One of George A. Romero’s long-lost titles is finally coming to Shudder after being held from its initial release. After a Lutheran society decided that they wanted to make a movie about elderly abuse, for some reason they decided to contact George A. Romero to put their message across. What they got wasn’t what they were expecting, so The Amusement Park was held from release because it was considered too gruesome, however it certainly does get its message across.
Introduced by actor Lincoln Maazel, an actor who could be considered to be elderly, he addresses the audience as many other public information would start. He tells the audience just what they may expect from the forthcoming events of the film and it certainly comes across as sincere.
However, Romero’s interpretation of what he was asked to do is given his original spin and what follows is a cautionary tale about the dangers of old age, all set in an amusement park.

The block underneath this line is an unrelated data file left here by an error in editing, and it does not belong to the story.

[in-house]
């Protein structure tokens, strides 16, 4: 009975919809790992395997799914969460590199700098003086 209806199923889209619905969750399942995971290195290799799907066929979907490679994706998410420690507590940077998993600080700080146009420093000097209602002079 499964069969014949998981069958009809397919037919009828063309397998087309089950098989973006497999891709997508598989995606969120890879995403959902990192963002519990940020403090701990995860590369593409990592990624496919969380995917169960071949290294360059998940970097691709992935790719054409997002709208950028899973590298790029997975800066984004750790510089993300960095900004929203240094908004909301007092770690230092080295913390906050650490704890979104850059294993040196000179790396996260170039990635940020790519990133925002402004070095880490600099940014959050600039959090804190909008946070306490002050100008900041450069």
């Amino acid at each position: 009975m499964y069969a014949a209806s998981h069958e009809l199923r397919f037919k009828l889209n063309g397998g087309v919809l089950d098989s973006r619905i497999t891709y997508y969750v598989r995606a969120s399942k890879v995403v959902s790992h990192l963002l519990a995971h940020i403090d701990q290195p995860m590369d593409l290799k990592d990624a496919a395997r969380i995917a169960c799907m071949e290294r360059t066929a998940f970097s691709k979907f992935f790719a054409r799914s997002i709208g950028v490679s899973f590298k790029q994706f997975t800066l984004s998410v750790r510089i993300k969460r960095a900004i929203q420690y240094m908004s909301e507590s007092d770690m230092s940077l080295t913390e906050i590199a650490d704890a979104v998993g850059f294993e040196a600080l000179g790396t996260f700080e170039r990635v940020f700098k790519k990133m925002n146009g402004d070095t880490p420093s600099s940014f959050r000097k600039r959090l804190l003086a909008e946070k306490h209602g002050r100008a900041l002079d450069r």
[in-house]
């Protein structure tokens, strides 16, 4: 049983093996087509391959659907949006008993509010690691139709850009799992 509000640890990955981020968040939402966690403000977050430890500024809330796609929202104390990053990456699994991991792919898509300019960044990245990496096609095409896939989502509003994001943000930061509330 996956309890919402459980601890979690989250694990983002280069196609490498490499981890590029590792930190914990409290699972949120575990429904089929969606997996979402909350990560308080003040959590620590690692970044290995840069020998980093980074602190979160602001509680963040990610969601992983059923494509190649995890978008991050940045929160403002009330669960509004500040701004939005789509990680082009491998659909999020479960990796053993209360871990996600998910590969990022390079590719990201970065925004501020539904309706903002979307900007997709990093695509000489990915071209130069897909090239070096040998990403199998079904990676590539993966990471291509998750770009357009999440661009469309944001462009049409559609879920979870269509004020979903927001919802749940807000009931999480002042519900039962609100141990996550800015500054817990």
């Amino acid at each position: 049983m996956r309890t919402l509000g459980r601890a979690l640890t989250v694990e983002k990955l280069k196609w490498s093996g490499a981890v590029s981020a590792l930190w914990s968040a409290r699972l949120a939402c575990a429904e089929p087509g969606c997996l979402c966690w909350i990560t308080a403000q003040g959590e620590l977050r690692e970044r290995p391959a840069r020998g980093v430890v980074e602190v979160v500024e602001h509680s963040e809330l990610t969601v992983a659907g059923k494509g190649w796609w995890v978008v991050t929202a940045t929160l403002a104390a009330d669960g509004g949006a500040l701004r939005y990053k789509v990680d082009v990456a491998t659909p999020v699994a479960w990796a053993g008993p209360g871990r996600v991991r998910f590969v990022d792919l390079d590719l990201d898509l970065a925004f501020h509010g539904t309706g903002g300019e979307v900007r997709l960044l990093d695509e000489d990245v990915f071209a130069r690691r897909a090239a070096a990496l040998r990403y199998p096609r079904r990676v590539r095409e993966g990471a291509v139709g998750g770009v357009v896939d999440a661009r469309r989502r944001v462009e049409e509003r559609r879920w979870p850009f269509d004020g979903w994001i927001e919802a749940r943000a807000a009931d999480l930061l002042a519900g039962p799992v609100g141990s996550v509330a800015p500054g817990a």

A clever idea which enables Romero to tell his stories about the difficulties that elderly people face every day, Romero’s public information film shows things that happen to the elderly that are just as relevant now as they were in 1973.
However, there’s no real linear story as Romero’s subject has to cover many issues and this is where the setting of an amusement park is used to its advantage. Maazel wanders from one scene to the next experiencing incidents of elderly abuse first hand and often witnessing it in others, although at times these incidents could often be attributed to anybody that faces abuse due to their race, gender or disability.
Fans of Romero will be happy to see a film that’s been lovingly restored in 4K so that they can get a further insight into such a great and influential horror director. There may even be a curious fascination from those passing horror fans who want to know what happens when a horror director is asked to do something so out of his comfort zone.
Whoever you are and whatever reason you may want to watch The Amusement Park, the film will please Romero completionists and serve as an oddity for those interested in film history.
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